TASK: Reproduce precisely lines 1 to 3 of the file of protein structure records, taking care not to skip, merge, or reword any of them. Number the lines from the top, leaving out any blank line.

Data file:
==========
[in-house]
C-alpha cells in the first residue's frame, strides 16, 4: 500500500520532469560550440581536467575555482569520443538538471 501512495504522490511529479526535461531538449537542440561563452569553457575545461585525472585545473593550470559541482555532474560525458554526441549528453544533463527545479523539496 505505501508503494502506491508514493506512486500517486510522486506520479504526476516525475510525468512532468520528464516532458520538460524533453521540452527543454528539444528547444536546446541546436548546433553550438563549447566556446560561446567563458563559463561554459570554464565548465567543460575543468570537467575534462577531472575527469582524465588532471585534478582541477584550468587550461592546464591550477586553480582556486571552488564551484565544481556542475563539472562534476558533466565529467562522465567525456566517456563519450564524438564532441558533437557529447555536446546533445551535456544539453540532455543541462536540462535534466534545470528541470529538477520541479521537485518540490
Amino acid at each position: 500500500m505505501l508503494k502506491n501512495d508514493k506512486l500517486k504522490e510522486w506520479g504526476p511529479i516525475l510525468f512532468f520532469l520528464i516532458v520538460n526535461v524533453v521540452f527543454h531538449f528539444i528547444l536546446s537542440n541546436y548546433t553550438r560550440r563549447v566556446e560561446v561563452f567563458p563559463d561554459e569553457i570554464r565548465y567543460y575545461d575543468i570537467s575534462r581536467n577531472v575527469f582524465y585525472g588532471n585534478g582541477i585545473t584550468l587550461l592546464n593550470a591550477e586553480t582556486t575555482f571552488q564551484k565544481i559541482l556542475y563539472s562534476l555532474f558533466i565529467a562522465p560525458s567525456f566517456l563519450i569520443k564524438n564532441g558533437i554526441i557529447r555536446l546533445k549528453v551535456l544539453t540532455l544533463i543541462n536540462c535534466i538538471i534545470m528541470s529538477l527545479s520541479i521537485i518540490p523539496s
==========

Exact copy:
[in-house]
C-alpha cells in the first residue's frame, strides 16, 4: 500500500520532469560550440581536467575555482569520443538538471 501512495504522490511529479526535461531538449537542440561563452569553457575545461585525472585545473593550470559541482555532474560525458554526441549528453544533463527545479523539496 505505501508503494502506491508514493506512486500517486510522486506520479504526476516525475510525468512532468520528464516532458520538460524533453521540452527543454528539444528547444536546446541546436548546433553550438563549447566556446560561446567563458563559463561554459570554464565548465567543460575543468570537467575534462577531472575527469582524465588532471585534478582541477584550468587550461592546464591550477586553480582556486571552488564551484565544481556542475563539472562534476558533466565529467562522465567525456566517456563519450564524438564532441558533437557529447555536446546533445551535456544539453540532455543541462536540462535534466534545470528541470529538477520541479521537485518540490
Amino acid at each position: 500500500m505505501l508503494k502506491n501512495d508514493k506512486l500517486k504522490e510522486w506520479g504526476p511529479i516525475l510525468f512532468f520532469l520528464i516532458v520538460n526535461v524533453v521540452f527543454h531538449f528539444i528547444l536546446s537542440n541546436y548546433t553550438r560550440r563549447v566556446e560561446v561563452f567563458p563559463d561554459e569553457i570554464r565548465y567543460y575545461d575543468i570537467s575534462r581536467n577531472v575527469f582524465y585525472g588532471n585534478g582541477i585545473t584550468l587550461l592546464n593550470a591550477e586553480t582556486t575555482f571552488q564551484k565544481i559541482l556542475y563539472s562534476l555532474f558533466i565529467a562522465p560525458s567525456f566517456l563519450i569520443k564524438n564532441g558533437i554526441i557529447r555536446l546533445k549528453v551535456l544539453t540532455l544533463i543541462n536540462c535534466i538538471i534545470m528541470s529538477l527545479s520541479i521537485i518540490p523539496s